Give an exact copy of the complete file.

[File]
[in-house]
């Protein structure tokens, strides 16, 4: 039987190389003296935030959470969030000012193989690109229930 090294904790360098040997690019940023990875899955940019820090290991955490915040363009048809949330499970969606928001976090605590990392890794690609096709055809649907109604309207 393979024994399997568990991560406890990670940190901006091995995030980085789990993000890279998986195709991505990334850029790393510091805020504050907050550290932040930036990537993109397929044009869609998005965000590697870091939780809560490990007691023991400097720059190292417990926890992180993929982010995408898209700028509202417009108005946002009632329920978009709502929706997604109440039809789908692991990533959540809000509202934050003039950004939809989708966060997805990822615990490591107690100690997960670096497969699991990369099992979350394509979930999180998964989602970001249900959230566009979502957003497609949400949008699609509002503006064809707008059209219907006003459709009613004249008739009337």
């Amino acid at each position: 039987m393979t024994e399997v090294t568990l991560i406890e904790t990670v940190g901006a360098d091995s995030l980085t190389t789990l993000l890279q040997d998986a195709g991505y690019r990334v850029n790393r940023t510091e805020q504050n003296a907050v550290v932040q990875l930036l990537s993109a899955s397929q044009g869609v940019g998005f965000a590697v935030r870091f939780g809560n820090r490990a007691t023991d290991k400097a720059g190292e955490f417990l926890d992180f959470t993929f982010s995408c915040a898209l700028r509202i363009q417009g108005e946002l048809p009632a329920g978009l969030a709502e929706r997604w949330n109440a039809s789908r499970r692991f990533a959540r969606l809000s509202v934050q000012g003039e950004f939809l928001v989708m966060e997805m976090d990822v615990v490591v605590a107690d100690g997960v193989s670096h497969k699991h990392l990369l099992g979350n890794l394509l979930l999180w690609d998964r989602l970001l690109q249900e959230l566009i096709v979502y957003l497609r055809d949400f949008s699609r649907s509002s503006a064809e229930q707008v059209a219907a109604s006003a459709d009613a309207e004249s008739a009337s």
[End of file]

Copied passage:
[in-house]
């Protein structure tokens, strides 16, 4: 039987190389003296935030959470969030000012193989690109229930 090294904790360098040997690019940023990875899955940019820090290991955490915040363009048809949330499970969606928001976090605590990392890794690609096709055809649907109604309207 393979024994399997568990991560406890990670940190901006091995995030980085789990993000890279998986195709991505990334850029790393510091805020504050907050550290932040930036990537993109397929044009869609998005965000590697870091939780809560490990007691023991400097720059190292417990926890992180993929982010995408898209700028509202417009108005946002009632329920978009709502929706997604109440039809789908692991990533959540809000509202934050003039950004939809989708966060997805990822615990490591107690100690997960670096497969699991990369099992979350394509979930999180998964989602970001249900959230566009979502957003497609949400949008699609509002503006064809707008059209219907006003459709009613004249008739009337």
């Amino acid at each position: 039987m393979t024994e399997v090294t568990l991560i406890e904790t990670v940190g901006a360098d091995s995030l980085t190389t789990l993000l890279q040997d998986a195709g991505y690019r990334v850029n790393r940023t510091e805020q504050n003296a907050v550290v932040q990875l930036l990537s993109a899955s397929q044009g869609v940019g998005f965000a590697v935030r870091f939780g809560n820090r490990a007691t023991d290991k400097a720059g190292e955490f417990l926890d992180f959470t993929f982010s995408c915040a898209l700028r509202i363009q417009g108005e946002l048809p009632a329920g978009l969030a709502e929706r997604w949330n109440a039809s789908r499970r692991f990533a959540r969606l809000s509202v934050q000012g003039e950004f939809l928001v989708m966060e997805m976090d990822v615990v490591v605590a107690d100690g997960v193989s670096h497969k699991h990392l990369l099992g979350n890794l394509l979930l999180w690609d998964r989602l970001l690109q249900e959230l566009i096709v979502y957003l497609r055809d949400f949008s699609r649907s509002s503006a064809e229930q707008v059209a219907a109604s006003a459709d009613a309207e004249s008739a009337s």